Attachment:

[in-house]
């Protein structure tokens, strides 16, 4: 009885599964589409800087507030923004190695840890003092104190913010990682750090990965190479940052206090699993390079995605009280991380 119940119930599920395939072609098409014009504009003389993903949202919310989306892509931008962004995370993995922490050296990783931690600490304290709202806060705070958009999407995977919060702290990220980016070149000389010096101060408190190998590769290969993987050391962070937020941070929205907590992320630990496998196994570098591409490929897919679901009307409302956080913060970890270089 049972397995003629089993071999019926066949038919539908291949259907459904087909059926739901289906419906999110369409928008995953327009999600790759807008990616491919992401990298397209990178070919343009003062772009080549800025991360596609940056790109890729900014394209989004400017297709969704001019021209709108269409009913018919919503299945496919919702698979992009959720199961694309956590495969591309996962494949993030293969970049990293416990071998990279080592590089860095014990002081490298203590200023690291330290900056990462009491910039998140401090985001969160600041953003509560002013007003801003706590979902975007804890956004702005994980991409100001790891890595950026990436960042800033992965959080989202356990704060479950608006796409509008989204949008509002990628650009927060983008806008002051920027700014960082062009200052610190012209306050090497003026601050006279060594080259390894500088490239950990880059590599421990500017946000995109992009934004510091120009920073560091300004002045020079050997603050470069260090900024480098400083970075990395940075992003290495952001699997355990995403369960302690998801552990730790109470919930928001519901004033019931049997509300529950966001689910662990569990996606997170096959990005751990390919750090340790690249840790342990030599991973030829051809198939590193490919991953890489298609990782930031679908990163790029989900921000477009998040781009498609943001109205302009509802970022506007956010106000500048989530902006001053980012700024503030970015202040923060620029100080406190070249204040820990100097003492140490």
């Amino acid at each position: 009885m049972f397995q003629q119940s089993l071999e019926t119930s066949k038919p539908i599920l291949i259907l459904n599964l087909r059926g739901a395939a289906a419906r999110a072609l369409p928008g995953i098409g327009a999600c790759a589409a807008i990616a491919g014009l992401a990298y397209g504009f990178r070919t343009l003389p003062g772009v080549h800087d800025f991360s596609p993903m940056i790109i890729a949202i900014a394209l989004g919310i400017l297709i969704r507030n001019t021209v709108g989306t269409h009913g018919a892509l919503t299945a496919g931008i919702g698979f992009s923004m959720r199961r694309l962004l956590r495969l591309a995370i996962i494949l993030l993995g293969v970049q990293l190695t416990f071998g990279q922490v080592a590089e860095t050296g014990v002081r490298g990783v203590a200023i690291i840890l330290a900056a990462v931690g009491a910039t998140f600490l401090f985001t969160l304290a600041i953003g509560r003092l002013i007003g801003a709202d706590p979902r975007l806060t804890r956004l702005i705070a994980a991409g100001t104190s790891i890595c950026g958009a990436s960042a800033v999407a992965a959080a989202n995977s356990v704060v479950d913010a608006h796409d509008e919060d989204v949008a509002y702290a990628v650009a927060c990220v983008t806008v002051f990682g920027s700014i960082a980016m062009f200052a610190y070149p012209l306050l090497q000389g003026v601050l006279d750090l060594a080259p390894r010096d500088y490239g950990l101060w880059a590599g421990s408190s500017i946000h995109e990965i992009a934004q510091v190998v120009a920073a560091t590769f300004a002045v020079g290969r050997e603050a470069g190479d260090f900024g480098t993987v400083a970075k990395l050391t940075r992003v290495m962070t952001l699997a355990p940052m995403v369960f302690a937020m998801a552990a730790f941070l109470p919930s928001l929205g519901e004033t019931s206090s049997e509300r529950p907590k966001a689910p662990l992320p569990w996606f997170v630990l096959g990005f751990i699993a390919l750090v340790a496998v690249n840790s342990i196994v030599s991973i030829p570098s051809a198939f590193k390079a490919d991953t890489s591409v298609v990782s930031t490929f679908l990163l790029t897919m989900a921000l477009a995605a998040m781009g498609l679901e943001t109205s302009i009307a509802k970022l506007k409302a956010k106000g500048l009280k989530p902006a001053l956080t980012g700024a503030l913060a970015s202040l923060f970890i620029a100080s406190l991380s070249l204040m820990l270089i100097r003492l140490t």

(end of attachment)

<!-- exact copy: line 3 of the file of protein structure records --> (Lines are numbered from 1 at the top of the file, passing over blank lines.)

């Amino acid at each position: 009885m049972f397995q003629q119940s089993l071999e019926t119930s066949k038919p539908i599920l291949i259907l459904n599964l087909r059926g739901a395939a289906a419906r999110a072609l369409p928008g995953i098409g327009a999600c790759a589409a807008i990616a491919g014009l992401a990298y397209g504009f990178r070919t343009l003389p003062g772009v080549h800087d800025f991360s596609p993903m940056i790109i890729a949202i900014a394209l989004g919310i400017l297709i969704r507030n001019t021209v709108g989306t269409h009913g018919a892509l919503t299945a496919g931008i919702g698979f992009s923004m959720r199961r694309l962004l956590r495969l591309a995370i996962i494949l993030l993995g293969v970049q990293l190695t416990f071998g990279q922490v080592a590089e860095t050296g014990v002081r490298g990783v203590a200023i690291i840890l330290a900056a990462v931690g009491a910039t998140f600490l401090f985001t969160l304290a600041i953003g509560r003092l002013i007003g801003a709202d706590p979902r975007l806060t804890r956004l702005i705070a994980a991409g100001t104190s790891i890595c950026g958009a990436s960042a800033v999407a992965a959080a989202n995977s356990v704060v479950d913010a608006h796409d509008e919060d989204v949008a509002y702290a990628v650009a927060c990220v983008t806008v002051f990682g920027s700014i960082a980016m062009f200052a610190y070149p012209l306050l090497q000389g003026v601050l006279d750090l060594a080259p390894r010096d500088y490239g950990l101060w880059a590599g421990s408190s500017i946000h995109e990965i992009a934004q510091v190998v120009a920073a560091t590769f300004a002045v020079g290969r050997e603050a470069g190479d260090f900024g480098t993987v400083a970075k990395l050391t940075r992003v290495m962070t952001l699997a355990p940052m995403v369960f302690a937020m998801a552990a730790f941070l109470p919930s928001l929205g519901e004033t019931s206090s049997e509300r529950p907590k966001a689910p662990l992320p569990w996606f997170v630990l096959g990005f751990i699993a390919l750090v340790a496998v690249n840790s342990i196994v030599s991973i030829p570098s051809a198939f590193k390079a490919d991953t890489s591409v298609v990782s930031t490929f679908l990163l790029t897919m989900a921000l477009a995605a998040m781009g498609l679901e943001t109205s302009i009307a509802k970022l506007k409302a956010k106000g500048l009280k989530p902006a001053l956080t980012g700024a503030l913060a970015s202040l923060f970890i620029a100080s406190l991380s070249l204040m820990l270089i100097r003492l140490t």